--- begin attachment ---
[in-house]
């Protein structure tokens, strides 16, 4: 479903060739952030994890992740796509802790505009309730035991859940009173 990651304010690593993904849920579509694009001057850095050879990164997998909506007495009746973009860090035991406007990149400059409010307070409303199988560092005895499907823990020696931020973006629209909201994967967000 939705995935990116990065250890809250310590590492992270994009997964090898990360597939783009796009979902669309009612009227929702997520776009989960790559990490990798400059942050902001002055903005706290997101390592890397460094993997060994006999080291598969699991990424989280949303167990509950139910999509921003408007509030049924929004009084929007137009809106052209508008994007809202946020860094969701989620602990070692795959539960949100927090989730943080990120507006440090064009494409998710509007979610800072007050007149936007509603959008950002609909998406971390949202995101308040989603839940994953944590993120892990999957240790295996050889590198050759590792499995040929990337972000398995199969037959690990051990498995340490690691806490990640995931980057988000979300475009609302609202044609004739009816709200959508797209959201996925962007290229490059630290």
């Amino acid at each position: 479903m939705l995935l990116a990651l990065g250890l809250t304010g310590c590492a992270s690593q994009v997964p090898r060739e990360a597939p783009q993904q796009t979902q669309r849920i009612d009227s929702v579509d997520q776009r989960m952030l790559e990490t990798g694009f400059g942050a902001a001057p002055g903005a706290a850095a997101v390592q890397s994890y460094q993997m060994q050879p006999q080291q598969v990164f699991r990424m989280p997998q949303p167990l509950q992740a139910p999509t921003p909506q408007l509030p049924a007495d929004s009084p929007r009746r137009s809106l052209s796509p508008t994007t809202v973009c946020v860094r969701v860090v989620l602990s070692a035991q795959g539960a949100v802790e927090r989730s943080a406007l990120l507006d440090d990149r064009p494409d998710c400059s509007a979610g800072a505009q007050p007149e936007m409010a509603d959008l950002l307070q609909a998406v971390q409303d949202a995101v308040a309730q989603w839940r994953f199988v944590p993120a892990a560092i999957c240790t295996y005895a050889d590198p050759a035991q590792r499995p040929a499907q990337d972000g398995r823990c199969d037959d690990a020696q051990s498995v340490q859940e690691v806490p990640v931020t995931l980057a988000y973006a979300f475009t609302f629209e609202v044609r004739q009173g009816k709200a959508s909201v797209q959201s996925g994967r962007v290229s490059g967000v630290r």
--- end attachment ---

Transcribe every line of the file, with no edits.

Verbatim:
[in-house]
């Protein structure tokens, strides 16, 4: 479903060739952030994890992740796509802790505009309730035991859940009173 990651304010690593993904849920579509694009001057850095050879990164997998909506007495009746973009860090035991406007990149400059409010307070409303199988560092005895499907823990020696931020973006629209909201994967967000 939705995935990116990065250890809250310590590492992270994009997964090898990360597939783009796009979902669309009612009227929702997520776009989960790559990490990798400059942050902001002055903005706290997101390592890397460094993997060994006999080291598969699991990424989280949303167990509950139910999509921003408007509030049924929004009084929007137009809106052209508008994007809202946020860094969701989620602990070692795959539960949100927090989730943080990120507006440090064009494409998710509007979610800072007050007149936007509603959008950002609909998406971390949202995101308040989603839940994953944590993120892990999957240790295996050889590198050759590792499995040929990337972000398995199969037959690990051990498995340490690691806490990640995931980057988000979300475009609302609202044609004739009816709200959508797209959201996925962007290229490059630290």
């Amino acid at each position: 479903m939705l995935l990116a990651l990065g250890l809250t304010g310590c590492a992270s690593q994009v997964p090898r060739e990360a597939p783009q993904q796009t979902q669309r849920i009612d009227s929702v579509d997520q776009r989960m952030l790559e990490t990798g694009f400059g942050a902001a001057p002055g903005a706290a850095a997101v390592q890397s994890y460094q993997m060994q050879p006999q080291q598969v990164f699991r990424m989280p997998q949303p167990l509950q992740a139910p999509t921003p909506q408007l509030p049924a007495d929004s009084p929007r009746r137009s809106l052209s796509p508008t994007t809202v973009c946020v860094r969701v860090v989620l602990s070692a035991q795959g539960a949100v802790e927090r989730s943080a406007l990120l507006d440090d990149r064009p494409d998710c400059s509007a979610g800072a505009q007050p007149e936007m409010a509603d959008l950002l307070q609909a998406v971390q409303d949202a995101v308040a309730q989603w839940r994953f199988v944590p993120a892990a560092i999957c240790t295996y005895a050889d590198p050759a035991q590792r499995p040929a499907q990337d972000g398995r823990c199969d037959d690990a020696q051990s498995v340490q859940e690691v806490p990640v931020t995931l980057a988000y973006a979300f475009t609302f629209e609202v044609r004739q009173g009816k709200a959508s909201v797209q959201s996925g994967r962007v290229s490059g967000v630290r």